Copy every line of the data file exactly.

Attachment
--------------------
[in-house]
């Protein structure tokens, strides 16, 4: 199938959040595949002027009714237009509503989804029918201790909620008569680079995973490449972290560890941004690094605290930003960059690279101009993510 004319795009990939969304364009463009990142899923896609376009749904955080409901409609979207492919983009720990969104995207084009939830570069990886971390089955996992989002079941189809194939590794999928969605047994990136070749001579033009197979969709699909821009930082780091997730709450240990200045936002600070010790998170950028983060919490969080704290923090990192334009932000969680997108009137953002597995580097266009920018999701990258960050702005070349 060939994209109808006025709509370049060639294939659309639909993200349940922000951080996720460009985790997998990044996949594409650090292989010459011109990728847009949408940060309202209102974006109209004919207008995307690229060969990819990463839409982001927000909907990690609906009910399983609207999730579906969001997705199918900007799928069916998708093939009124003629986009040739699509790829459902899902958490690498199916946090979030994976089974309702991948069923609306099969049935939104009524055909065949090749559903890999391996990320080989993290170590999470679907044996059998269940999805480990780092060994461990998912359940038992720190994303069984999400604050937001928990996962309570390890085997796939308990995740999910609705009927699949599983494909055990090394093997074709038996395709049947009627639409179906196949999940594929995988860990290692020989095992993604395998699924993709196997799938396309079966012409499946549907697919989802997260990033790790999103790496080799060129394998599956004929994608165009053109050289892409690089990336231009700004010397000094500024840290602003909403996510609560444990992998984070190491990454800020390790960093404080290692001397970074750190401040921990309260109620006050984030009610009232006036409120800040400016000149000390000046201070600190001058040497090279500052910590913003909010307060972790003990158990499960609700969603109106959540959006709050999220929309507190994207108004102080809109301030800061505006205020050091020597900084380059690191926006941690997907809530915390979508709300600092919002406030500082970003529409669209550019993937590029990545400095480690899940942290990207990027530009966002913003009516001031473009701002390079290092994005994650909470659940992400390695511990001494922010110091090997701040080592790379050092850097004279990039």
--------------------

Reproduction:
[in-house]
């Protein structure tokens, strides 16, 4: 199938959040595949002027009714237009509503989804029918201790909620008569680079995973490449972290560890941004690094605290930003960059690279101009993510 004319795009990939969304364009463009990142899923896609376009749904955080409901409609979207492919983009720990969104995207084009939830570069990886971390089955996992989002079941189809194939590794999928969605047994990136070749001579033009197979969709699909821009930082780091997730709450240990200045936002600070010790998170950028983060919490969080704290923090990192334009932000969680997108009137953002597995580097266009920018999701990258960050702005070349 060939994209109808006025709509370049060639294939659309639909993200349940922000951080996720460009985790997998990044996949594409650090292989010459011109990728847009949408940060309202209102974006109209004919207008995307690229060969990819990463839409982001927000909907990690609906009910399983609207999730579906969001997705199918900007799928069916998708093939009124003629986009040739699509790829459902899902958490690498199916946090979030994976089974309702991948069923609306099969049935939104009524055909065949090749559903890999391996990320080989993290170590999470679907044996059998269940999805480990780092060994461990998912359940038992720190994303069984999400604050937001928990996962309570390890085997796939308990995740999910609705009927699949599983494909055990090394093997074709038996395709049947009627639409179906196949999940594929995988860990290692020989095992993604395998699924993709196997799938396309079966012409499946549907697919989802997260990033790790999103790496080799060129394998599956004929994608165009053109050289892409690089990336231009700004010397000094500024840290602003909403996510609560444990992998984070190491990454800020390790960093404080290692001397970074750190401040921990309260109620006050984030009610009232006036409120800040400016000149000390000046201070600190001058040497090279500052910590913003909010307060972790003990158990499960609700969603109106959540959006709050999220929309507190994207108004102080809109301030800061505006205020050091020597900084380059690191926006941690997907809530915390979508709300600092919002406030500082970003529409669209550019993937590029990545400095480690899940942290990207990027530009966002913003009516001031473009701002390079290092994005994650909470659940992400390695511990001494922010110091090997701040080592790379050092850097004279990039």